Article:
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Ron Edwards
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« Reply #2 on: February 12, 2011, 07:34:25 PM »

Oh, how ridiculous! I totally forgot to complete this sentence:

Quote
And finally, most importantly,

... talk about your psych-out moment. Sorry about that, Baxil.

"And finally, most importantly, a functional but not parental or patronizing role for the GM, which also rotates among the group."

Best, Ron
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David Berg
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« Reply #3 on: February 12, 2011, 07:51:19 PM »

On the "reward laughter" issue, Super Action Now! is a good test case, as that's it's primary reward mechanism.  In my playtest thread, one player summed up our experience:

"The best parts weren't when we specifically tried to make each other laugh.  The funniest stuff just happened . . . when we just played the characters and used the stuff on our sheets . . . and it was funny in the situation at that moment."

With something riding on deliberate attempts at hilarity, it felt awkward to laugh, and awkward not to.  Other SAN! play reports mentioned no such problems, though, so there must be ways around this.
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Nathan P.
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« Reply #4 on: February 12, 2011, 08:16:12 PM »

A counter to Ron's point 1: Does there need to be a formal GM? I'm envisioning a setup where anyone can bring in the Deathbird whenever they think it's appropriate (perhaps with some kind of hard limit, like each person can only do it once until everyone has done it), and then the player of the murdered character plays the detective in the ensuing scene. Bonus dice could come from making the table as a whole laugh. Simple scene rotation around the table could share the spotlight roughly equally (and if you don't feel like you're getting enough time, bring in the Deathbird!), and so on.

I agree that the GM's role seems largely logistic, so my reaction to that is to recommend abandoning it entirely!
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Nathan P.
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Elizabeth
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« Reply #5 on: February 12, 2011, 08:21:23 PM »

Joshua Newman and I once playtested a mechanic in a (meant to be) humorous game. The rule was that the scene wasn't over until it was funny enough to make someone laugh.

That was years ago, and remains in my top three most painful RPG experiences of my life.
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whduryea
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« Reply #6 on: February 12, 2011, 08:44:10 PM »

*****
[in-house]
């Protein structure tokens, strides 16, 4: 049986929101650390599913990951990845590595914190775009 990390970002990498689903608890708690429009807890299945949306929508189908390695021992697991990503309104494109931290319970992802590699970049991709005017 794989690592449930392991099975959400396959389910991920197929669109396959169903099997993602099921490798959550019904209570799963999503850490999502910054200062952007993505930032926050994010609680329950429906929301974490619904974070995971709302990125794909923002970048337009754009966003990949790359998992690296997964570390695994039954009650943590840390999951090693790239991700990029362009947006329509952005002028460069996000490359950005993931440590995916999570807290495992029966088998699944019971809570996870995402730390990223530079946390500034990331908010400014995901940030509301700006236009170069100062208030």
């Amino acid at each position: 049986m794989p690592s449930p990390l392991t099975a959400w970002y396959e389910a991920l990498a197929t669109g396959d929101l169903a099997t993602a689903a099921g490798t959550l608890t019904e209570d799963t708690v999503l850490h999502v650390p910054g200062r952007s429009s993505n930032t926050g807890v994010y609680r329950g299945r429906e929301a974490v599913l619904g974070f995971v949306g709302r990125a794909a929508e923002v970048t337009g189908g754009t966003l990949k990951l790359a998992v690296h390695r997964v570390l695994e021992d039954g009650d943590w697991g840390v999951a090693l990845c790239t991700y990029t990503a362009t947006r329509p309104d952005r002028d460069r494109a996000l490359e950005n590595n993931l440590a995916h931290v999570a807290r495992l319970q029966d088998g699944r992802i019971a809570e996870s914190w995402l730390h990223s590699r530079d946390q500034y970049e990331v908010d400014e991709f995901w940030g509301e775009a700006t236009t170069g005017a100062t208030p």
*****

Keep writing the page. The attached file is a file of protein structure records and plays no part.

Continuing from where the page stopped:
I wonder if part of the reason why I enjoyed laughter-based mechanics while others found them excruciating is that I was playing games with mechanics about trying not to laugh while others were playing games about trying to make others laugh. The latter does seem like it has the potential to be very awkward, since nothing kills a joke like self-consciousness and  an audience that is actively analyzing it to determine whether it is funny or not.

That said, I think Deathbird Black might sidestep this problem, if only because it is such a busy game. There is so much going on at any given moment that the GM is unlikely to be thinking about whether or not (s)he should be laughing, which in turn makes spontaneous laughter possible.
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Baxil
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« Reply #7 on: February 13, 2011, 05:04:30 AM »

Wow! A lot of great discussion already.  I'm going to beg for a little patience on everyone's part; my wife's laptop motherboard just melted down, so we're sharing a computer for the foreseeable future.  And tomorrow is gaming night, which means playtesting opportunities but less Internet time.

Before I start responding to any of the points brought up ... I feel like I should start with the gaming background that informs DBB's design.  It turned into an essay and I moved it into Actual Play.

It's kind of necessary, because I read lines like,
A person I pick to play this game with me will happily integrate his or her character's flaw and goal with at least one other player-character without fail
and I'm all "wow, you get to pick who to game with?"  I feel a bit like the guy who's all proud of the fact his first cell phone sends text messages, and you're showing me your iPad.

So I'm really looking forward to other people's playtesting, because I have absolutely no idea how a game like mine would run if five or six of me were to sit down with it.

I'll have to directly respond to the posts here later - it's late o'clock.
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Baxil
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« Reply #8 on: February 14, 2011, 07:46:31 PM »

I'll start with Ron's point 3, re the "reward laughter" and "vote for winner" mechanics, because that's where most discussion seems to be happening.

For over a decade now, my TOON game has had a house rule of, "If stating an action makes the GM laugh, it succeeds."  My (subjective) experience with this has been uniformly positive across three cities and 15+ PCs.*  On reflection, I think whduryea's point is illuminating.  The audience (the other players) does not need to analyze or be self-conscious, because their reaction doesn't produce in-game rewards.  The target (the GM) is playing an adversarial role - laughing hamstrings the GM's narrative response, so analysis needs to go no deeper than "don't laugh unless they break you".

I think that for someone to have that adversarial (instead of analytic) role, they have to be disconnected from the reward cycle.  Which makes the GM a natural arbiter.  Incidentally, that disconnection drove my decision to rotate GMing duties - and because of that rotation, Deathbird Black is more of an edge case here.  I think it will still work, though, and I eagerly await other groups' playtest feedback here.**